Thursday, 20 December 2007

Places to go and things to do during the holidays...

By this time next week, it’ll all be over (Christmas, I mean, not the fuss over whether or not Leon really did win X-Factor...).

The only chocs left in the box will be the hard toffees and nuts. Turkey and mince pies will be forbidden words as, yet again, the post-festive diet tops the list of New Year Resolutions. That, and joining a gym (they really must do a roaring trade in new memberships in January); giving up alcohol (yeah, right, not until after New Year's Eve); and redecorating the spare room / tidying the attic / getting a new car, or whatever it was that you inadvertently promised your better half while pleasantly sozzled on Bailey’s and liqueur chocolates.

So, what can you do to get out of the house and get the circulation going? Well, in West London you really are spoiled for choice. Number one in my book has to be a walk around Kew Gardens. Although the leaves have fallen from most of the trees, the glass-houses are as fascinating as ever (to say nothing of being cosily warm), and you really get a feel for the landscape. If you are lucky, there will be some very early spring flowers around, too, courtesy of climate change (though I have to say, it doesn’t feel like that just now). Alternatives closer to home, and free, are Holland Park and Kensington Gardens, both great for getting some fresh air and walking off some of those festive calories.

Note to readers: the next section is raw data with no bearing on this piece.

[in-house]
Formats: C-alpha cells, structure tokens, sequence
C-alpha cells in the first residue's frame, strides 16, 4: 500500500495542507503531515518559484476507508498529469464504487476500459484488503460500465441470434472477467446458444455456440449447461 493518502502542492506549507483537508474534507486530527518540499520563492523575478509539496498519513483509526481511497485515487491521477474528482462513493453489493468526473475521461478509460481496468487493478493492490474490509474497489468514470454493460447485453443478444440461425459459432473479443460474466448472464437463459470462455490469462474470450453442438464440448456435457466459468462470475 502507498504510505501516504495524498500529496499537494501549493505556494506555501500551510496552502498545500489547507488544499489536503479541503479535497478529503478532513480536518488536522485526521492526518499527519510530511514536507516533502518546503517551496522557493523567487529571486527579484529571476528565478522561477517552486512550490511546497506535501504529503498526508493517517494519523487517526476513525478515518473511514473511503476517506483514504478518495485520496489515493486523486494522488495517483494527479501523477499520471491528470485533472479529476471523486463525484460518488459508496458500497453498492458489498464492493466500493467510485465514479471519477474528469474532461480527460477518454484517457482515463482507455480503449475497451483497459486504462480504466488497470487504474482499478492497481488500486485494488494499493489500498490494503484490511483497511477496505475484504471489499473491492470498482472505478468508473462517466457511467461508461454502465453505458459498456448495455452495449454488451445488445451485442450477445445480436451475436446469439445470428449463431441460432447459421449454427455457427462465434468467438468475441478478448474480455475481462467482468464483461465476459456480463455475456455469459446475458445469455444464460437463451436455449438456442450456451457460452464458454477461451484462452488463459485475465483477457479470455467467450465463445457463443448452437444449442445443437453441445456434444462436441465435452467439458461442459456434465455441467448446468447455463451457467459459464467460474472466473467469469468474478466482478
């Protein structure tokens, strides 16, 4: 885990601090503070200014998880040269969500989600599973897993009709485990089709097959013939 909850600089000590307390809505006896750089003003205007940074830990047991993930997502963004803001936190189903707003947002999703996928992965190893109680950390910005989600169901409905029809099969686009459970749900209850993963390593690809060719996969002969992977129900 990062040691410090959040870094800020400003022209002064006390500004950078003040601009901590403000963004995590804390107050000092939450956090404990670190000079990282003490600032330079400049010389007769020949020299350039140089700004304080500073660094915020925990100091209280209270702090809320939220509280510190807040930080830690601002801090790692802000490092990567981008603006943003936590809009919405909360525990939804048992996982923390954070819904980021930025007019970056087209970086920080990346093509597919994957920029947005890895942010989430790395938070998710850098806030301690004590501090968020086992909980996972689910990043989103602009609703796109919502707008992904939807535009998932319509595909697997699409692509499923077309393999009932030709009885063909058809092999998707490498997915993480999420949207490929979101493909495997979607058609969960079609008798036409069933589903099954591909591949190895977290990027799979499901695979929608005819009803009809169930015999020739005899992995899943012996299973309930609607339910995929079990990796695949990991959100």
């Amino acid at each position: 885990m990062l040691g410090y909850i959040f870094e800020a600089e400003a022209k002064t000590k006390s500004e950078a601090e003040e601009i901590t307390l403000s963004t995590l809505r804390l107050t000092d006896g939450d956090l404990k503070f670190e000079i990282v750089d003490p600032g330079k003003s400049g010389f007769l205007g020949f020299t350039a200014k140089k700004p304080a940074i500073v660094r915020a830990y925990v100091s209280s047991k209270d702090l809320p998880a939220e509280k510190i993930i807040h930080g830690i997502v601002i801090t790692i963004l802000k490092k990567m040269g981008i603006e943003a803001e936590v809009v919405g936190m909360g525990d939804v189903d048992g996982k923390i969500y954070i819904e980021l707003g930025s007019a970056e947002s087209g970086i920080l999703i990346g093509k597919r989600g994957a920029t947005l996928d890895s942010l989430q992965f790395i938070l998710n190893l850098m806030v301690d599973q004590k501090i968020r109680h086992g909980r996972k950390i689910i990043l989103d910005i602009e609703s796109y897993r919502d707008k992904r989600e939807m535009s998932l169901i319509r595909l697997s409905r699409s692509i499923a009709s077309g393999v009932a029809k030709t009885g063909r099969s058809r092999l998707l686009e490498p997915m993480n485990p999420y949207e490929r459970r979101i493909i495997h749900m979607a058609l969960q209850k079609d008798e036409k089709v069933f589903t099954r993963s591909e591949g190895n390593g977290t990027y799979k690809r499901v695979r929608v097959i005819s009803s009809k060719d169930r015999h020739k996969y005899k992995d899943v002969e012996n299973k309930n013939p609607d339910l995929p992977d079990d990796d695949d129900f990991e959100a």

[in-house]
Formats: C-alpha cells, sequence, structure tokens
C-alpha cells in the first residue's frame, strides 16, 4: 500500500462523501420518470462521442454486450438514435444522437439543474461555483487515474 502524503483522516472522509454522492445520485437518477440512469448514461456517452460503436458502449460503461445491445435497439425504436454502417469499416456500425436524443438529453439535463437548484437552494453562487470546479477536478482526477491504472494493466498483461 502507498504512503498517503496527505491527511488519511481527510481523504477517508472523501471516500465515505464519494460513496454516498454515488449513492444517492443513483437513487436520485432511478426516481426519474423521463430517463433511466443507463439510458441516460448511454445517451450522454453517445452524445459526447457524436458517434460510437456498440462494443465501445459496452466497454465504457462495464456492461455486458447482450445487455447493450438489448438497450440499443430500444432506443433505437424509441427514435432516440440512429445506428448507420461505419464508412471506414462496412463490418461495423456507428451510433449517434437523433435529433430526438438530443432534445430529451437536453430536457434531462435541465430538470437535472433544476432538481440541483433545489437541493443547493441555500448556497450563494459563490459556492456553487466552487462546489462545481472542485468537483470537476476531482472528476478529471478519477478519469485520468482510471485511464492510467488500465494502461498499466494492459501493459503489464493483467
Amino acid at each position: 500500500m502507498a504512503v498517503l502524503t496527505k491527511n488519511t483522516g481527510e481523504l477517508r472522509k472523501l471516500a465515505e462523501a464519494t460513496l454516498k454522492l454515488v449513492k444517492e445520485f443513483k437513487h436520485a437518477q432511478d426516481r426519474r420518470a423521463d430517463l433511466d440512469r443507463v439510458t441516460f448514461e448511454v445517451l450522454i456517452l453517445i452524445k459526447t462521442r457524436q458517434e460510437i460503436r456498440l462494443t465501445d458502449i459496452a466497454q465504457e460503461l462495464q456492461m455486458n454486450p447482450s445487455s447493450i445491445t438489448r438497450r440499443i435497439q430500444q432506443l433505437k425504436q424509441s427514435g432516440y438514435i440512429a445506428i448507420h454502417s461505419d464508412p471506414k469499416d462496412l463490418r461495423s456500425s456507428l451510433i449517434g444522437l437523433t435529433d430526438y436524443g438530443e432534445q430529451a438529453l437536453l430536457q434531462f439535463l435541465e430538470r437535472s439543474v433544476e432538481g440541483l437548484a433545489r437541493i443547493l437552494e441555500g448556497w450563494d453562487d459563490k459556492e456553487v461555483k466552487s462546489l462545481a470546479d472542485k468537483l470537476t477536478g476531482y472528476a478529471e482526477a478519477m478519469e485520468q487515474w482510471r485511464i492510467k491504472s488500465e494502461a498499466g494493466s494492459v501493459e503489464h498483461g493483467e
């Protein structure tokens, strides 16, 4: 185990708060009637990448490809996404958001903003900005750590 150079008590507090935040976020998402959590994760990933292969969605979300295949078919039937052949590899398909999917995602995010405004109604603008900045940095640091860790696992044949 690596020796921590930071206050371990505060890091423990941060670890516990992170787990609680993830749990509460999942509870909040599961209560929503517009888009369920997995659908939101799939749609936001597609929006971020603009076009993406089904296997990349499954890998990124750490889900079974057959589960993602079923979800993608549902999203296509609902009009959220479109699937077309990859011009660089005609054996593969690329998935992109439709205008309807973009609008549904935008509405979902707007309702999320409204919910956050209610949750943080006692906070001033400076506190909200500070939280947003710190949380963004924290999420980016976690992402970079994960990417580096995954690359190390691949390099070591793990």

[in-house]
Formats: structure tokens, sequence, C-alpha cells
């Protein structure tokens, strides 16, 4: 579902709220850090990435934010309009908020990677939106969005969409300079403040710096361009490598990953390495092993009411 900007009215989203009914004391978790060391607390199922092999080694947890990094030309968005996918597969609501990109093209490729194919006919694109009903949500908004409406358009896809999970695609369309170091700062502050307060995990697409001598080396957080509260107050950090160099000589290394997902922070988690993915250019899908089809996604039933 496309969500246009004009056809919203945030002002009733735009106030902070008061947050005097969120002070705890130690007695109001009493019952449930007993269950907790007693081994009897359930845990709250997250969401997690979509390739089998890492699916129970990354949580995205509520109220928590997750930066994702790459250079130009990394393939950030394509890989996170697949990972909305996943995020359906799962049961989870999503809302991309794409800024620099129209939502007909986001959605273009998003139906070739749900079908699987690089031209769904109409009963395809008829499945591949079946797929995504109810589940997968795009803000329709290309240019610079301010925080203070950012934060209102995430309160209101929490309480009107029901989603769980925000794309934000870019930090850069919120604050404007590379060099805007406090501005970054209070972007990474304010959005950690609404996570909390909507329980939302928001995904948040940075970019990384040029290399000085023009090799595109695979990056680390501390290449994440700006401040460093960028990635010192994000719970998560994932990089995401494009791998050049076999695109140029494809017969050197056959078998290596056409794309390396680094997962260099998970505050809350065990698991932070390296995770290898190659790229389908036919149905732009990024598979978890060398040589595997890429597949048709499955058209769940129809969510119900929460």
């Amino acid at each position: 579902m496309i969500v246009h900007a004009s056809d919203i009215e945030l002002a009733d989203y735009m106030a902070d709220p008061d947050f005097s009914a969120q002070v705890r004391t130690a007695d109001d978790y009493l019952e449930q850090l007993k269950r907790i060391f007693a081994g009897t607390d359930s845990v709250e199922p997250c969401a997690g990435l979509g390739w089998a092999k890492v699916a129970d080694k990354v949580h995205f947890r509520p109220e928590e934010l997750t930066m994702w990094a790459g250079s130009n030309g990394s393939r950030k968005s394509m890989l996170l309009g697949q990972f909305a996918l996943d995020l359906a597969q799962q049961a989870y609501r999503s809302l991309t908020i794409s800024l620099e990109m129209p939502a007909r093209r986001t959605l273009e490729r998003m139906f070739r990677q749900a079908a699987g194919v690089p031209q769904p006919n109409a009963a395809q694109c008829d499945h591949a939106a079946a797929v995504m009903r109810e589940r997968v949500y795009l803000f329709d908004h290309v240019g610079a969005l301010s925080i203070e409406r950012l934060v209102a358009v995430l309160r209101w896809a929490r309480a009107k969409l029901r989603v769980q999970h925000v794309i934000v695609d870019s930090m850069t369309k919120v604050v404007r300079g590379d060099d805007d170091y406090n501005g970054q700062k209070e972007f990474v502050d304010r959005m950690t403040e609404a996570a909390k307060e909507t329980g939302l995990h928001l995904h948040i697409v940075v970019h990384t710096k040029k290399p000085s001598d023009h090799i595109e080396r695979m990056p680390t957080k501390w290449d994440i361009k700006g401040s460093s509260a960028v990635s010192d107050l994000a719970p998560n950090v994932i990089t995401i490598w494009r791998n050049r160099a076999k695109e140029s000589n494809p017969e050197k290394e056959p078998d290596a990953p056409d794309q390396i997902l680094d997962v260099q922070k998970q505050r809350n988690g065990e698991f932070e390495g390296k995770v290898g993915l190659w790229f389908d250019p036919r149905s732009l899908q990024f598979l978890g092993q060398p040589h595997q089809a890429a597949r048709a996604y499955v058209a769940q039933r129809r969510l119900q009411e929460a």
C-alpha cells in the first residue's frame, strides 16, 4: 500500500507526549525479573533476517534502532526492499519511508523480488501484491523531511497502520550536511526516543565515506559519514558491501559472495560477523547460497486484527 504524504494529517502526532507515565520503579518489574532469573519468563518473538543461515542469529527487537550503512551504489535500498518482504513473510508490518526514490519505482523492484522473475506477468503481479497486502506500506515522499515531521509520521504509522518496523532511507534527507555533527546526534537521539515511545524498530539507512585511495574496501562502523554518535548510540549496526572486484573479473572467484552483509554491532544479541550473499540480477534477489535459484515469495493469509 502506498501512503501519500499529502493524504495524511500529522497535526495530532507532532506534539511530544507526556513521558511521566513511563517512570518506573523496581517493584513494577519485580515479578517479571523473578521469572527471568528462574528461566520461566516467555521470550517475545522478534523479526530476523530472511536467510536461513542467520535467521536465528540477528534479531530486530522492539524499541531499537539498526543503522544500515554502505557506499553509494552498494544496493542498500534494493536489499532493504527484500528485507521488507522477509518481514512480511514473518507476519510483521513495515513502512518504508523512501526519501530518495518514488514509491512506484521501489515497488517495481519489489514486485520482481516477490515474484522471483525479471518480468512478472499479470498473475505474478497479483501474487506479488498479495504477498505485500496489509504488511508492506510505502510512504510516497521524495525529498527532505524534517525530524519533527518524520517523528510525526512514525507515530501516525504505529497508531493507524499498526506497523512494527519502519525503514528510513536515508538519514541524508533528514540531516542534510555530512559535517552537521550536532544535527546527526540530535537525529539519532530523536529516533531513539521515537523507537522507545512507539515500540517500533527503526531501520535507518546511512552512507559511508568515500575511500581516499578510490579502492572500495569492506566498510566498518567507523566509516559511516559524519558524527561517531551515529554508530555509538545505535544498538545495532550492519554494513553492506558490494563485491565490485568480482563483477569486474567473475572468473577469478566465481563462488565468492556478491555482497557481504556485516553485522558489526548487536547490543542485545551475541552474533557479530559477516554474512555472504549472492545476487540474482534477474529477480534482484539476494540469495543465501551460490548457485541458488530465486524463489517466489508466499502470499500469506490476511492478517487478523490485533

Of course, you may not want to get quite that much exercise. An excellent family alternative is the Kew Bridge Steam Museum, just over the bridge from Kew itself. From 29th December until 1st January, they are having a “Grand Christmas Steam Up”. On this exclusive week-end, all of the steam engines will be working, and there will also be model steam trains and craft workshops, including material picture making, cross stitching displays and even how to make traditional sweets (not that you’ll want any more to eat, but it is amazing what kids can put away). There will also specialised talks on the working life of the Victorian pumping station, and behind the scenes tours of the original workshops. The museum is open 11-17h each day.

If Brentford is a little out of the way, there are always the museums in South Kensington. The Natural History Museum has tons of activities on all week from 29th December to 4th January (see listings). Next door, the Science Museum has special exhibitions (all free) on climate change, a look inside a Spitfire and one exploring the first century of plastics (which looks more fun than it sounds). There are also special events on most days, but my favourite has to be the 3D IMAX show “Santa vs the Snowman”, an animated 3D feature in which Santa takes on an evil, lonely snowman who is trying to take over Christmas to become the world’s most loved festive character. Expect flying 3D snowballs, elves and jet-propelled reindeer!! OK, it’s £7.50 (£6 children), but when first shown last year it was a huge family hit.

Then again, you could always pop down to the sale at Harrods...

Wednesday, 19 December 2007

Don't panic: more last-minute gift ideas...